Scours Prevention

Prevention of scours is essential! (12)

- those animals that are at highest risk and should be the focus of prevention are: young calves (less than   3 weeks of age), calves from heifers and calves with failure of passive transfer (12)   

new calf (23)

6 main points:

1) Minimize the contact with potential sources of infection
Miminize dystocias: calves that are born after a long, complicated parturition often do not get up and suckle immediately, resulting in failure of passive transfer
3) Maximize colostrum intake, calf welfare and nutrition

4) Prevent introduction of new calf scour pathogens
5) Monitor susceptible groups closely
6) Once a case has been identified, isolate it and implement protocols to ensure that the pathogen is not spread to other animals and areas of the farm

1) Minimize the contact with potential sources of infection

 Achieved through:
-shortening breeding season to decrease variability in calf age:
by doing this, young calves with naive immune systems will not be exposed to older calves and cows that shed pathogens (12)

-change calving areas every year (12)
-keep calving stalls clean, dry and well ventilated; clean out between cows (2)

-provide clean water, separate newly born calves into a nursery pen and avoid manure buildup: put cows into calving pen 2 wks prior to calving and move feeding areas around (12)

-remove the dam and calf as soon as possible to a clean pasture or lot; keep pairs in small groups (10–15  maximum) for 7–14 days (2)

-for dairy calves: remove calf from cow immediately and place in clean calf hutch 10-12 ft from other hutches.  Also, keep calves in 1 week age groups as you rear them.  Never leave a small calf behind because it is most likely a carrier and it will pass pathogens onto the younger group  (20)

-don’t use the same esophageal feeder, etc., for newborn calves that is used for treatment of ill calves (2)

calf (23)

2) Miminize dystocias 

Mimimize dystocias through:

-managing cow condition score: (12)

-managing heifer liveweight and sire selection to minimize birthweight of calves; (12) and

-supervising heifer and twin calvings (calve a week earlier than rest of herd) (12)

3) Maximize colostrum intake, calf welfare and nutrition (12)
-newborn calves have no antibodies and must obtain them from the colostrum by absorption through the gut wall (2)

-however, the intestine changes rapidly after birth and by 12–24 hours, antibodies can no longer be absorbed (2)

-ideally, the calf needs two feedings of colostrum: one at 6 and 12 hrs after birth (18)

- administer 1L colostrum/20kg BW via tube feeder to calves that need assistance and if they don’t suckle within the first 6 hrs after birth (12)

- the quality of colostrum depends on the source: older cows have higher quality colostrum than heifers and it is better from the 1st than the 2nd milking (12)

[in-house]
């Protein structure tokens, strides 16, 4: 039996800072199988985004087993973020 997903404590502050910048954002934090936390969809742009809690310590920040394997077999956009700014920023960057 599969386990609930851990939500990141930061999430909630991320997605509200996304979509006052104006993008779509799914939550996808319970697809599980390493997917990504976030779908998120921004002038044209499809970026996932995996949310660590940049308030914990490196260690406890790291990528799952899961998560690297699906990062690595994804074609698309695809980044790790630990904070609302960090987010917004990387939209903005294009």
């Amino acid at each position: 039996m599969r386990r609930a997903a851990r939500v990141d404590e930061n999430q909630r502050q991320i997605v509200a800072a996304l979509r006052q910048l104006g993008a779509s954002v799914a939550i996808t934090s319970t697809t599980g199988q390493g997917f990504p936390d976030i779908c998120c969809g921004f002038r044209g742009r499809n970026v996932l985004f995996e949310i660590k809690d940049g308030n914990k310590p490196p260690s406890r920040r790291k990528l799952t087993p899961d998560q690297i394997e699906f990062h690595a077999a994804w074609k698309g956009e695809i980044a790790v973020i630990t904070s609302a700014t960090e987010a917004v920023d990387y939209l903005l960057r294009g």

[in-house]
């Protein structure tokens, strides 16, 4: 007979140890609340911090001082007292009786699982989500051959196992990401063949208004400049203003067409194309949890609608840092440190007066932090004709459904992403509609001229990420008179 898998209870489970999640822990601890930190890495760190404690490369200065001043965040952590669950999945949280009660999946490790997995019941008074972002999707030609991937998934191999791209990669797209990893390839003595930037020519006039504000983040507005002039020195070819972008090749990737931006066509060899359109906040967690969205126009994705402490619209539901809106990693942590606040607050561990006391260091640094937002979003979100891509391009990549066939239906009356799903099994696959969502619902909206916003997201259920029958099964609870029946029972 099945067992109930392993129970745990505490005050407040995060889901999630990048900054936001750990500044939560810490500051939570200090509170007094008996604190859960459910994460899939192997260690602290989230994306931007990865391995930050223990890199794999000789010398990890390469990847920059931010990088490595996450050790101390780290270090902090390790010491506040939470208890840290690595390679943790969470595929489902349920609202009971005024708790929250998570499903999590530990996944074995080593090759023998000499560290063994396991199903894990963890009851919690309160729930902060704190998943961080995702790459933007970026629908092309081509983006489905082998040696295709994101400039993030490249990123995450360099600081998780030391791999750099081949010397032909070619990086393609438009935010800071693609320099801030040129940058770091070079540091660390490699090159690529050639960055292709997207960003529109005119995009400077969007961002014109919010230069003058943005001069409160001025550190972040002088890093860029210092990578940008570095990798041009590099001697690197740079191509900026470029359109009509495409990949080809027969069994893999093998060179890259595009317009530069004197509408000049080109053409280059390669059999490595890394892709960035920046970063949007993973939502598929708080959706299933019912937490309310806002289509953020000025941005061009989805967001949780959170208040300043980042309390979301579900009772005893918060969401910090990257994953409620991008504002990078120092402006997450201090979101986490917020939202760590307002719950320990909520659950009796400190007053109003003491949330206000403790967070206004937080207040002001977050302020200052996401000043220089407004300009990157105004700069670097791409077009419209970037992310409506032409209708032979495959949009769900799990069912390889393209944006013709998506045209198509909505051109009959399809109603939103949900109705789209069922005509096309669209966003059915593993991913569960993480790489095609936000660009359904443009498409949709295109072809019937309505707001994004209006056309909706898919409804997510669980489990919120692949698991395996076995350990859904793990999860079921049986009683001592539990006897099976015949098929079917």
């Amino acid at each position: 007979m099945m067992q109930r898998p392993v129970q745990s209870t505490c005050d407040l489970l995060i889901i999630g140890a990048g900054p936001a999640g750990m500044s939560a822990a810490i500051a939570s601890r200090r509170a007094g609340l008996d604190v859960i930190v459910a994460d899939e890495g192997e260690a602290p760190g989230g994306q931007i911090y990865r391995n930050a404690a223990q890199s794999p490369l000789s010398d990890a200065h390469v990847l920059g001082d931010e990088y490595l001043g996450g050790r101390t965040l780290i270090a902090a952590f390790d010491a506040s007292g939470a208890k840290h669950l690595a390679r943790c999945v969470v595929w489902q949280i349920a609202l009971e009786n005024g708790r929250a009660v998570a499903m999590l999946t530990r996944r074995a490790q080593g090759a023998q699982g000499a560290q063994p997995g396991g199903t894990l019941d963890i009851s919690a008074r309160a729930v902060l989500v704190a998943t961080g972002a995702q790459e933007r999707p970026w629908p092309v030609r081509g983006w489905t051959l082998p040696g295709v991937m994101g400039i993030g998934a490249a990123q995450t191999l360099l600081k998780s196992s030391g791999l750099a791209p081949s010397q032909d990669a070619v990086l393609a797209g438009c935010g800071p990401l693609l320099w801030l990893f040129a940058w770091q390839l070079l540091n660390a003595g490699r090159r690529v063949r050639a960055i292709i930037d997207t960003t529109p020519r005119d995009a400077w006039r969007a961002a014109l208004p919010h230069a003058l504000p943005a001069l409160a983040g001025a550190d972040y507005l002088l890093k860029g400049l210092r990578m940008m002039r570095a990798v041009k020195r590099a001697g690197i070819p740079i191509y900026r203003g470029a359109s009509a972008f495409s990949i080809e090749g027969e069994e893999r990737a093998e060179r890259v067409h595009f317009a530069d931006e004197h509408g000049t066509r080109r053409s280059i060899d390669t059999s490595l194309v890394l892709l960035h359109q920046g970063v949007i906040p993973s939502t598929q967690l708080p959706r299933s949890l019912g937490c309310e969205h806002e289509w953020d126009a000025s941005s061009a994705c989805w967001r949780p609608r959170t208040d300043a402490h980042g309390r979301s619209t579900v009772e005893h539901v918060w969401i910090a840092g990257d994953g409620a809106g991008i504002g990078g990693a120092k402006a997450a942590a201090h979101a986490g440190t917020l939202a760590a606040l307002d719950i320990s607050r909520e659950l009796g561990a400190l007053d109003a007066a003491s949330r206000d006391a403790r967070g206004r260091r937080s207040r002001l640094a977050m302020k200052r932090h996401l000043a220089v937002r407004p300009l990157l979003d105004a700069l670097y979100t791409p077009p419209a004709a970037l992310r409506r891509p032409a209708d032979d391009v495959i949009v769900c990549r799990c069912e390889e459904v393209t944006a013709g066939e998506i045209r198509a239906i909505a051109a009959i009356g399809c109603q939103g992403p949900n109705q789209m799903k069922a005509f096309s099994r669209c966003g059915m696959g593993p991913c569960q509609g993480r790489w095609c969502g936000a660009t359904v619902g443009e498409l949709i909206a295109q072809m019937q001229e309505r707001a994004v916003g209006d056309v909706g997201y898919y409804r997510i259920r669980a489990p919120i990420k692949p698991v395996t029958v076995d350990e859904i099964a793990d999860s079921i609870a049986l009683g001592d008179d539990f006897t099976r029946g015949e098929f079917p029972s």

- vaccination of the dam against specific agents can enhance the level of immunity passed to the calf through colostrum (2)

- if the immune status of a few day old calf is not known, a blood serum test can be done (2)

- commercial colostrum formulations can also be purchased; however, only a small proportion of antibody has been shown to be absorbed from them (2)

- colostrum derived from processed bovine serum is absorbed most efficiently: some examples of commercial colostrum include Headstart (18)

- colostrum can be collected, froze, and used at a later date: collect it within 24 hours after calving and freeze in a plastic bag (as flat as possible to facilitate thawing) (18)

- thaw out using warm water; never thaw and refreeze colostrum! (18)

- it can be stored for 1 year without a loss of quality (18)

- oral antibodies can also be administered directly to the calf in dried colostrum or egg yolk from cows or chickens immunized with viral pathogen (7)

-ensure cows have proper nutrition (specifically protein and energy) and vitamins and minerals (12)  (iodine, copper and selenium) to ensure that they can provide adequate balanced nutrition to the calf

-calving area should be sheltered, have good drainage, allow access to water within 300m and have multiple sheltered calf huts to prevent stress on calves and keep them warm (12)

feeding calf (23)

4) Prevent introduction of new calf scour pathogens:

- avoid bringing orphan calves onto your property (12)

- don’t add newly purchased animals to a herd with calves less than 6 weeks old (12)

- buy colostrum from a farm that has disease protocols in place (12)

5) Monitor susceptible groups closely

- monitor calves in heifer herds and those with a history of scours every day until calves are 3 wks of age (12)

- calve heifers 1 wk early (their calves are susceptible and thus isolation will decrease exposure to pathogens) (11)

- check other herds every 2 or 3 days (12)

6) Once a case has been identified, isolate it and implement protocols to ensure that the pathogen is not spread to other animals and areas of the farm

Use strict sanitation when treating sick calves (11). Treat sick calves only after handling the healthy calves—never before (11). Disinfect all balling guns or esophageal feeders after treating sick calves, use disposable gloves, wash your clothes and equipment after treating scouring calves, etc (11). You can carry the pathogens on your gloves, clothes, and equipment from a sick calf to a healthy calf (11)

"Calf scours can be prevented and controlled, but we must do it through proper
management. Don’t expect to find the cure or preventive in a pill, bottle, or bag."
-Dr. C. V. Bagley, Utah State University